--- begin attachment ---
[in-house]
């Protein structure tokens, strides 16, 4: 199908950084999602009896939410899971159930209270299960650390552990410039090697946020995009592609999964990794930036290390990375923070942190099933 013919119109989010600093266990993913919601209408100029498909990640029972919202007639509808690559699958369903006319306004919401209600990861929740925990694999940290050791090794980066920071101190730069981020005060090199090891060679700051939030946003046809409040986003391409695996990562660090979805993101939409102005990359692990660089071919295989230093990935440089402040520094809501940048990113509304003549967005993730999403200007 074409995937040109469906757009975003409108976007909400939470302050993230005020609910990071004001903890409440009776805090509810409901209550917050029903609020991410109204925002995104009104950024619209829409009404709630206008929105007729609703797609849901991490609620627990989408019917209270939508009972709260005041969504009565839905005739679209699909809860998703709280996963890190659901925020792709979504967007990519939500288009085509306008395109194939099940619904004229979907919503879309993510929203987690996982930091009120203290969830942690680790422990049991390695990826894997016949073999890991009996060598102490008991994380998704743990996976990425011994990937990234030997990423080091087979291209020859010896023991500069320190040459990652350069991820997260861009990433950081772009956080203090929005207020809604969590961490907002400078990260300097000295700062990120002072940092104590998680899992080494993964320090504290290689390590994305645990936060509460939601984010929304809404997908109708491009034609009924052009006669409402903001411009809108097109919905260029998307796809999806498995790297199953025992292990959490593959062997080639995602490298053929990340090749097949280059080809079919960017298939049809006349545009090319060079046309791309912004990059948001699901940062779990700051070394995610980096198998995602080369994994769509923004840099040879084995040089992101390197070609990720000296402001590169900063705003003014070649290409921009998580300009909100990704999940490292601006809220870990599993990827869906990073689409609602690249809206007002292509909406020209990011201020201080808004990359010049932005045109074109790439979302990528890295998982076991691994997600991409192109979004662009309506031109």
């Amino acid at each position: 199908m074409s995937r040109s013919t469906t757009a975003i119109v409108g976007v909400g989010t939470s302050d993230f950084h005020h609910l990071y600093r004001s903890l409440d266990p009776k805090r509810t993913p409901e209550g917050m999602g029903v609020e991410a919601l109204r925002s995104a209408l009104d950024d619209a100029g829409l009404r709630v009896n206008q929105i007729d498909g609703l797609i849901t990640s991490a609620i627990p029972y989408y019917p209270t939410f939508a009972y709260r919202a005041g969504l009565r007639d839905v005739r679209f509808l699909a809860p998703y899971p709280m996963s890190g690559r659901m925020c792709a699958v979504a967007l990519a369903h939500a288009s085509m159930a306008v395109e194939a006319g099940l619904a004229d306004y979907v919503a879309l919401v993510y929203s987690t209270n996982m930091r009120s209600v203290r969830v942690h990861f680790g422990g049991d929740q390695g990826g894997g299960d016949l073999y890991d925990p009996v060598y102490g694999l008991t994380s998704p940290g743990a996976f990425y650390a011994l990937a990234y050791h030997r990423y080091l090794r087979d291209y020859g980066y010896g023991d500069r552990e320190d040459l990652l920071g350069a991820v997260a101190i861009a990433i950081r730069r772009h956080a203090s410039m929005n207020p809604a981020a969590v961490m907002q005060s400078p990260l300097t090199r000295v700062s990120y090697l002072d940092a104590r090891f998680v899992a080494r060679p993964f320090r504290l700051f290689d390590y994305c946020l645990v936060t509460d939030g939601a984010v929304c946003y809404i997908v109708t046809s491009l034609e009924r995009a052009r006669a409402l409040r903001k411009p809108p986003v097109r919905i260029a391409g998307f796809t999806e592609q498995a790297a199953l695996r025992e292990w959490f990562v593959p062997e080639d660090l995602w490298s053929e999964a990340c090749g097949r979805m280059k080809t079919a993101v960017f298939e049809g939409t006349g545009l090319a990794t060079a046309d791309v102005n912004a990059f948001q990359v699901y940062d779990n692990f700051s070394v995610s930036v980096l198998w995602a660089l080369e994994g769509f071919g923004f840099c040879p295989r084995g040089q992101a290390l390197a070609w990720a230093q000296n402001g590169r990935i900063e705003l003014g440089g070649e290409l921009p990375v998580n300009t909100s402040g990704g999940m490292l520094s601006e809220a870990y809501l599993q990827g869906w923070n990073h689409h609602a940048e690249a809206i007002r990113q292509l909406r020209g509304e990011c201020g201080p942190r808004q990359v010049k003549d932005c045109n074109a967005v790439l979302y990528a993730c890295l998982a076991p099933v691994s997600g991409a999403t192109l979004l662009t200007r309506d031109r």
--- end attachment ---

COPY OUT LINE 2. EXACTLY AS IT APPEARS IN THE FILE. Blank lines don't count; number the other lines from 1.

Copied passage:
């Protein structure tokens, strides 16, 4: 199908950084999602009896939410899971159930209270299960650390552990410039090697946020995009592609999964990794930036290390990375923070942190099933 013919119109989010600093266990993913919601209408100029498909990640029972919202007639509808690559699958369903006319306004919401209600990861929740925990694999940290050791090794980066920071101190730069981020005060090199090891060679700051939030946003046809409040986003391409695996990562660090979805993101939409102005990359692990660089071919295989230093990935440089402040520094809501940048990113509304003549967005993730999403200007 074409995937040109469906757009975003409108976007909400939470302050993230005020609910990071004001903890409440009776805090509810409901209550917050029903609020991410109204925002995104009104950024619209829409009404709630206008929105007729609703797609849901991490609620627990989408019917209270939508009972709260005041969504009565839905005739679209699909809860998703709280996963890190659901925020792709979504967007990519939500288009085509306008395109194939099940619904004229979907919503879309993510929203987690996982930091009120203290969830942690680790422990049991390695990826894997016949073999890991009996060598102490008991994380998704743990996976990425011994990937990234030997990423080091087979291209020859010896023991500069320190040459990652350069991820997260861009990433950081772009956080203090929005207020809604969590961490907002400078990260300097000295700062990120002072940092104590998680899992080494993964320090504290290689390590994305645990936060509460939601984010929304809404997908109708491009034609009924052009006669409402903001411009809108097109919905260029998307796809999806498995790297199953025992292990959490593959062997080639995602490298053929990340090749097949280059080809079919960017298939049809006349545009090319060079046309791309912004990059948001699901940062779990700051070394995610980096198998995602080369994994769509923004840099040879084995040089992101390197070609990720000296402001590169900063705003003014070649290409921009998580300009909100990704999940490292601006809220870990599993990827869906990073689409609602690249809206007002292509909406020209990011201020201080808004990359010049932005045109074109790439979302990528890295998982076991691994997600991409192109979004662009309506031109």